As part of a senior project in an upper
level Computer Science class Cecil Rappold and John Lilly decided they wanted
to create an application that students at Marshall and possibly other schools could
use. The app would do everything from mapping out a student’s route from one
class to the next, to turning their phone to silent during class to stop any
Cecil Rappold says they wanted to provide students with something
that could help in many ways.
“Based on the phones GPS location it
will remind you, like if you’re in Charleston it will remind you an hour and 20
minutes before your class, but if you’re on campus it’ll remind you 15 minutes
before class so it gives you that extra window to come to class and find a
parking spot and everything and it also will integrate with Google Calendar to
you can build your actual schedule day-by-day,” Rappold said.
The app is called the Marshall
University Buddy. The two students have aspirations for what the having the app
on their resume could provide. John Lilly wants to go into development and
Rappold wants to go into management. Lilly says when it came time to come up
with an idea it seemed natural to develop an app that would help students with
their campus lives.
“Actually a lot of the craze now is
mobile development for applications and I just thought it would be cool to have
a mobile application that would help students here and I actually like
programming a lot and the mobile development is pretty much where it’s at, so I
want do continue doing this in the future,” Lilly said.
The app won’t be available for download
in the android app store till the end of the spring semester. It’s not the
first application developed by colleges in the state. Marshall and West Virginia University
have developed applications mainly for iPhone and iPad use. Rappold says their
app offers features that you can’t get, for the most part, from other ones.
“The iPhone app has calendar of events
and things like that, but that’s not what our app really does, it’s more for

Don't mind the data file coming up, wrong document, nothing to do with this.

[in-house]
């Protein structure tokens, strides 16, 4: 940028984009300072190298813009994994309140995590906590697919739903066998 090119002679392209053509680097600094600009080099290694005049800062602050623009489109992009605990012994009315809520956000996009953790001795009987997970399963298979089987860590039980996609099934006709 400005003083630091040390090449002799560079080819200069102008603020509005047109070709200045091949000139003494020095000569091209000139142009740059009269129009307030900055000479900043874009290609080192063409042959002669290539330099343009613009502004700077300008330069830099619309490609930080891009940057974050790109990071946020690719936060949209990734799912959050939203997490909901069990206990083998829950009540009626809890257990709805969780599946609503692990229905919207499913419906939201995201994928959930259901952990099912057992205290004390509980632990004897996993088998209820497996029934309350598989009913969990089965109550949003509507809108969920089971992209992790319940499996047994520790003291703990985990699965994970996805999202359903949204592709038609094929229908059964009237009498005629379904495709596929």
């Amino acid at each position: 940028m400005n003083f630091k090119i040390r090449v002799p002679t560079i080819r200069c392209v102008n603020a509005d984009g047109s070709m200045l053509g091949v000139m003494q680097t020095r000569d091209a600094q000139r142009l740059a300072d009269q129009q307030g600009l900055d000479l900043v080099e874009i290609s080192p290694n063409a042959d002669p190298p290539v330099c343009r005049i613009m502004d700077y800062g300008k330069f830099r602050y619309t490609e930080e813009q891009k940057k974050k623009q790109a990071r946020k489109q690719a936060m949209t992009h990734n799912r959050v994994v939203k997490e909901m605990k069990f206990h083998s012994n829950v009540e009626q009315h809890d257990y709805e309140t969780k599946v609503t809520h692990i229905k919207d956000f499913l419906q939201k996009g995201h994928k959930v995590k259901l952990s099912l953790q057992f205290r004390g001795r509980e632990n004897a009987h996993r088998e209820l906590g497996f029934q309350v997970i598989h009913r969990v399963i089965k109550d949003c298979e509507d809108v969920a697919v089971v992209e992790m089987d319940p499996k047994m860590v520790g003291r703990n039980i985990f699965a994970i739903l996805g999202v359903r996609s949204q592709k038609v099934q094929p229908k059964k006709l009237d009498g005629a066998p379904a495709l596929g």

function rather than information, ours will benefit students, professors and we
hope to be able to develop where if you have an SGA senate meeting you can map
where that is and add into Google Calendar,” Rappold said.
The pair say that so far the response
has been encouraging. They’ve heard from professors that say when it is
available they’ll list the app on their syllabus so android users know to download
the application. Lilly says he just hopes they can get the word out about the
“The hardest part will be getting people
to realize it’s there, it’s not too hard to get stuff on the Android Market you
just have to pay a $25 developer fee, all I have to do is upload it and then
you can either make it free or put advertisements on it depending on just what
you want, but it’s not too hard to get it on the market,” Lilly said.
Their instructor for the Senior Projects
course is Paulus Wahjudi. He says the app will be useful.
“Computer Science itself is an applied
science and we’re here to support other schools of science and chemistry and
things like that and one of the things I came up with is, it would be nice if
that phone they have is smart enough, well why isn’t it smart enough to turn
off on its own when it’s time for class and also help them find where there
classes are,” Wahjudi said.
Wahjudi says they always want to make
the senior project useful to the student.
“We always strive with the senior
project for them to be able to put it on their resume, something that will be
valuable to them, so if you look at all the senior projects it’s something
that’s being used these days, it’s not something that’s no longer being used
and is no longer valid, so it’s something the students can go up to their
employer and say here it is,” Wahjudi said.
The pair presented their project at
Research Day at the State Capitol last week.